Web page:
The big benefits are no need to brush bees of the frame when harvesting as it is in situ. For less experienced this is a bonus. And there is no loss of capping material which speeds up the repair work for the girls. 10 KG honey equals 1 KG wax so a big saving of their energy.

    The bottles can easily be covered with plastic wrap to prevent robbing. But yes it is plastic wrap. In the presentations we saw this worked well.

    Although in development for 10 years the current configuration is not that old. It will be interesting to see how long the individual plastic pieces last as they are put under enormous stress during the sheering process.

    Yes it is expensive but then some people have endless amounts of money. Our club is buying one as its charter encourages the club to have as many types of hives as possible for research and demonstration.

    How Flow performs against other hives will take some time to assess. I’m sure there are lots of other issues that haven’t been thought about. Who knows the bees may love it or it could lead to a disaster.

    It doesn’t seem likely that the big apiarists will want to invest that sort of capital per hive and so this will probably attract the backyard bee keeper who just wants some bees and as little fuss as possible in harvesting. The high cost of the box negates the need for the honey extractor, filter and comb knife.

    Some positives but I hope it doesn’t lead to sloppy bee keeping practices.

  14. Thanks, Erik for your thoughts on this and for inspiring/hosting the ensuing conversation. I’m a lassaiz faire bee guy (about 7 yrs now) with 6 Langs and a top bar hive. So far, the top bar has seemed like the most naturalistic approach, though I’ve not yet had a lot of success with mine.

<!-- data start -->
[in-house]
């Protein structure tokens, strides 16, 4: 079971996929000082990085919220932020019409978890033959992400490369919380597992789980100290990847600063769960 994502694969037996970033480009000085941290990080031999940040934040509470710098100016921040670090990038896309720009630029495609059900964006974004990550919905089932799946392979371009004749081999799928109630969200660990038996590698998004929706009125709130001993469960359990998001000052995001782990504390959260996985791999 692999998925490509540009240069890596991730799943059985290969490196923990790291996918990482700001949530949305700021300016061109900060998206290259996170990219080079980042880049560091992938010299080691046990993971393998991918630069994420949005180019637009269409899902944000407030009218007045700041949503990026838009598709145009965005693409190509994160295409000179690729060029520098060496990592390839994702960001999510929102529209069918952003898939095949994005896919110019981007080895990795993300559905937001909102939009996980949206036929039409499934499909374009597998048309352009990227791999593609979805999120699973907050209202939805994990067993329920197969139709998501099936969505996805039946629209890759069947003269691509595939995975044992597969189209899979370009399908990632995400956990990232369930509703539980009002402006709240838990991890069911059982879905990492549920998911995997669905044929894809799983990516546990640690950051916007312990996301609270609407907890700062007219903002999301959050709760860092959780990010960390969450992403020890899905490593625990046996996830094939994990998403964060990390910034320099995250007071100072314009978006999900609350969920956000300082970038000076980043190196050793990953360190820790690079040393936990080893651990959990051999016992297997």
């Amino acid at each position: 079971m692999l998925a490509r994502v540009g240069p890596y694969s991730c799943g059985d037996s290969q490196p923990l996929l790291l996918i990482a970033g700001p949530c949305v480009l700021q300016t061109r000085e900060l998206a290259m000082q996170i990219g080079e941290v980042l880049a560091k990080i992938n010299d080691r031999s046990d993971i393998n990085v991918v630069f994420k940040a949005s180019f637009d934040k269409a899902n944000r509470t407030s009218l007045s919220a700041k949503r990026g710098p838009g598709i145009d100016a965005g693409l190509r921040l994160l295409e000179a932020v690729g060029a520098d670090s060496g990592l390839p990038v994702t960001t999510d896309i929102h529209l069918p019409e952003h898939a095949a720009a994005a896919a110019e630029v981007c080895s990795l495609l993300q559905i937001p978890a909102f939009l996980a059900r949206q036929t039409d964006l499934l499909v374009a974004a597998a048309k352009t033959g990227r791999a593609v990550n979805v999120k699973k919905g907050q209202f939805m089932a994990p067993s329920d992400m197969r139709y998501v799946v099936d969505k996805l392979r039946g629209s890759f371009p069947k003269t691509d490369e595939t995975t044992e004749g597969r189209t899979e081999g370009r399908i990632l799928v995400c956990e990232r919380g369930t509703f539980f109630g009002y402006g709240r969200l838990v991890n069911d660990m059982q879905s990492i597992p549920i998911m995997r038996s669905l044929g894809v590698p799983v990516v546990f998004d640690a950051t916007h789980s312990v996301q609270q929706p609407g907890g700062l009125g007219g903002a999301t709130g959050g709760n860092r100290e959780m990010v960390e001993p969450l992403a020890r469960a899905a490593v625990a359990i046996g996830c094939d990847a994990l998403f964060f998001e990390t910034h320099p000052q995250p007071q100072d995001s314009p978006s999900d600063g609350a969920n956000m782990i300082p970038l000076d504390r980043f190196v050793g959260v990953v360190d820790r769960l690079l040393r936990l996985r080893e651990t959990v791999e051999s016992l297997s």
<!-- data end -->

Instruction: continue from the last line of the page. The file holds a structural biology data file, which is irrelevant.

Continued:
I, too, try to stay out of the brood boxes as much as possible, don’t do any prophylactic treatments (only thyme/eucalyptus oils for Varroa once so far). As others have said, the bees have been at this for some time now and don’t really need MY advice.

    I have a honey customer who’s actually offering to buy me one of these things, but even with that, I have a kind of squeamish reaction to this gadget. I’m not terribly smooth at dealing with hive work, and often end up with some pissed off bees by the end of it, so the thought of not going in is certainly appealing; that said, extraction has always been about the easiest and smoothest interaction for me – I put on an escape board for 24 – 36 hours and most of the girls traffic out of the honey frames on their own.